Preventing Shower Curb Problems

Cracks in tile and stone grout lines allow water through the finishes, even when those finishes aren’t submerged, which can cause damage such as that shown here.

Shower curbs are typically framed with wood, which shrinks and expands with changes in humidity, putting stress on grout lines and often causing them to crack.

Simply running the liner to the outside edge of the curb isn’t enough to prevent water damage. Water can still seep through cracked grout lines and wick under the liner edge.

Whether a sheet membrane or liquid-applied, the liner needs to cover the top of the curb, extend down the outside face, and lap onto the floor.

The liner needs to protect the drywall outside the shower.

Preformed corners provide complete coverage at outside corners.

The application shown here is an example of incomplete waterproofing.

This application, like the one in the previous slide, left critical gaps in the waterproofing where cracks in the grout are apt to form.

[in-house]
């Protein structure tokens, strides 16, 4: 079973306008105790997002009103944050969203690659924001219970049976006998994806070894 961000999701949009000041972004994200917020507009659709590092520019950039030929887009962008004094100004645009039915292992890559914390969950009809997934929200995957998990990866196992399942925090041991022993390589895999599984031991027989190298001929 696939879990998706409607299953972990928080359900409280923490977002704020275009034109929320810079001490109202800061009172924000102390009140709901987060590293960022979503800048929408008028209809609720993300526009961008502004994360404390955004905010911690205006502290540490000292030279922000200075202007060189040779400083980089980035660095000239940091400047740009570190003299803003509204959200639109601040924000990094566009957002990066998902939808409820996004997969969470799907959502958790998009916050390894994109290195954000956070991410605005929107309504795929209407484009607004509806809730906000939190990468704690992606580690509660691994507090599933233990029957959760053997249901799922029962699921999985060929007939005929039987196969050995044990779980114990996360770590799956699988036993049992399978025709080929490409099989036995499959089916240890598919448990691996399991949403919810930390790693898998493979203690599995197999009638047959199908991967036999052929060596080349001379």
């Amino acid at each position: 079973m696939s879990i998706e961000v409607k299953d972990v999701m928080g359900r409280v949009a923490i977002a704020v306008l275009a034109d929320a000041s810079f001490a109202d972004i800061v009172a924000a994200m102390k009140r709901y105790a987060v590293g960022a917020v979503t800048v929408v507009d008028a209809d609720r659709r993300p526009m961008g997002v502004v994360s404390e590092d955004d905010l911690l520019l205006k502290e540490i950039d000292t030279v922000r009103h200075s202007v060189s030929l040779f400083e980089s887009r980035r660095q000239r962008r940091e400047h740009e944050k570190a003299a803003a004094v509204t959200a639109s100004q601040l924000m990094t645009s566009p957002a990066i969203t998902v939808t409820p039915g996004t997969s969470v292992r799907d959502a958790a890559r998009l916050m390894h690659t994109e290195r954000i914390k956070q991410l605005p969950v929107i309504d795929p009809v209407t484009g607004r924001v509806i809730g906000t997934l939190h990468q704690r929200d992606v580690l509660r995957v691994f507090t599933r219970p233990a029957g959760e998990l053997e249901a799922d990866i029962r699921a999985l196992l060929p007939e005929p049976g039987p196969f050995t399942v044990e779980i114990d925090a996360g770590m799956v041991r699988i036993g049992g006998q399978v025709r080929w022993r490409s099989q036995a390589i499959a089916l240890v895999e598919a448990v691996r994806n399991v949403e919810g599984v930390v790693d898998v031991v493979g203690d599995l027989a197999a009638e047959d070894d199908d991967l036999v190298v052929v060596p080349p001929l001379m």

One end of the tub is inside the shower enclosure. No damage is apparent, but check out the next two slides.

Water was leaking from the upstairs bath through the ceiling below.

When the shower was opened up, extensive rot was visible.

To prevent water damage, all surfaces within the shower enclosure must be completely covered.

This grout crack formed within an hour of the door track being screwed to the wall.

Door tracks channel water right where the grout is most likely to crack.

If the liner beneath the tile had been perfect, water could never have reached the framing.

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